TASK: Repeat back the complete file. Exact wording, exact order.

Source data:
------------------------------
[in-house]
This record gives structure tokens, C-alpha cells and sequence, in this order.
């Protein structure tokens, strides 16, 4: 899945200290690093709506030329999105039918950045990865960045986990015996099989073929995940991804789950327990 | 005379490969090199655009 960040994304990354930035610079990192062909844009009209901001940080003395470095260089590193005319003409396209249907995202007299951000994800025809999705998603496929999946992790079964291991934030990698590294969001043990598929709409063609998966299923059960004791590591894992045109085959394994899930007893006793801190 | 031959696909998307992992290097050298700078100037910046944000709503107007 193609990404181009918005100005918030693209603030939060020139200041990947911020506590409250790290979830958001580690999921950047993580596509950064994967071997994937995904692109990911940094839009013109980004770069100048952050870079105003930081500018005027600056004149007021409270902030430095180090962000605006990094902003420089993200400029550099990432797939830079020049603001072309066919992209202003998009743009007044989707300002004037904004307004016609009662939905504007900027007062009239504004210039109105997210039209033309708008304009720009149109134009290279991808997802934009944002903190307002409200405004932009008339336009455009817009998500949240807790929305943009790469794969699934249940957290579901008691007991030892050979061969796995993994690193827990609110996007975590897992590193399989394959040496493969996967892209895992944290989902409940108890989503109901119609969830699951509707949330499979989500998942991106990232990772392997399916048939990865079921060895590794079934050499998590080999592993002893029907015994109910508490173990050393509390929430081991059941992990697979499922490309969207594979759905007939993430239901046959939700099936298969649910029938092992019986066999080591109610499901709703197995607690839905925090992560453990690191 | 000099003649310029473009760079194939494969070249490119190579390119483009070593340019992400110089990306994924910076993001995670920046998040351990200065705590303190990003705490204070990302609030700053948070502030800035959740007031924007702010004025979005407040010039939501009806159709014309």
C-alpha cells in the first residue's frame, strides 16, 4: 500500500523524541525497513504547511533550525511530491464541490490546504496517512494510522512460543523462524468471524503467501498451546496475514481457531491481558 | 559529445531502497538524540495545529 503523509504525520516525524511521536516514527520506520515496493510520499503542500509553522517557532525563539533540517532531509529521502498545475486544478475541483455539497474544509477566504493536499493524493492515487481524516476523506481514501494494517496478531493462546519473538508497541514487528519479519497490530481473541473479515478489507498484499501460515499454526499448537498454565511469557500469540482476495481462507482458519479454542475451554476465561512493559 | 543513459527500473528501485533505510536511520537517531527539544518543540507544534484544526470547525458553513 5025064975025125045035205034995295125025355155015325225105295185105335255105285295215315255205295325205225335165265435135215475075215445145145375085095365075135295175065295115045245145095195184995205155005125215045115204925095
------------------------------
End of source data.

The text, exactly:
[in-house]
This record gives structure tokens, C-alpha cells and sequence, in this order.
């Protein structure tokens, strides 16, 4: 899945200290690093709506030329999105039918950045990865960045986990015996099989073929995940991804789950327990 | 005379490969090199655009 960040994304990354930035610079990192062909844009009209901001940080003395470095260089590193005319003409396209249907995202007299951000994800025809999705998603496929999946992790079964291991934030990698590294969001043990598929709409063609998966299923059960004791590591894992045109085959394994899930007893006793801190 | 031959696909998307992992290097050298700078100037910046944000709503107007 193609990404181009918005100005918030693209603030939060020139200041990947911020506590409250790290979830958001580690999921950047993580596509950064994967071997994937995904692109990911940094839009013109980004770069100048952050870079105003930081500018005027600056004149007021409270902030430095180090962000605006990094902003420089993200400029550099990432797939830079020049603001072309066919992209202003998009743009007044989707300002004037904004307004016609009662939905504007900027007062009239504004210039109105997210039209033309708008304009720009149109134009290279991808997802934009944002903190307002409200405004932009008339336009455009817009998500949240807790929305943009790469794969699934249940957290579901008691007991030892050979061969796995993994690193827990609110996007975590897992590193399989394959040496493969996967892209895992944290989902409940108890989503109901119609969830699951509707949330499979989500998942991106990232990772392997399916048939990865079921060895590794079934050499998590080999592993002893029907015994109910508490173990050393509390929430081991059941992990697979499922490309969207594979759905007939993430239901046959939700099936298969649910029938092992019986066999080591109610499901709703197995607690839905925090992560453990690191 | 000099003649310029473009760079194939494969070249490119190579390119483009070593340019992400110089990306994924910076993001995670920046998040351990200065705590303190990003705490204070990302609030700053948070502030800035959740007031924007702010004025979005407040010039939501009806159709014309």
C-alpha cells in the first residue's frame, strides 16, 4: 500500500523524541525497513504547511533550525511530491464541490490546504496517512494510522512460543523462524468471524503467501498451546496475514481457531491481558 | 559529445531502497538524540495545529 503523509504525520516525524511521536516514527520506520515496493510520499503542500509553522517557532525563539533540517532531509529521502498545475486544478475541483455539497474544509477566504493536499493524493492515487481524516476523506481514501494494517496478531493462546519473538508497541514487528519479519497490530481473541473479515478489507498484499501460515499454526499448537498454565511469557500469540482476495481462507482458519479454542475451554476465561512493559 | 543513459527500473528501485533505510536511520537517531527539544518543540507544534484544526470547525458553513 5025064975025125045035205034995295125025355155015325225105295185105335255105285295215315255205295325205225335165265435135215475075215445145145375085095365075135295175065295115045245145095195184995205155005125215045115204925095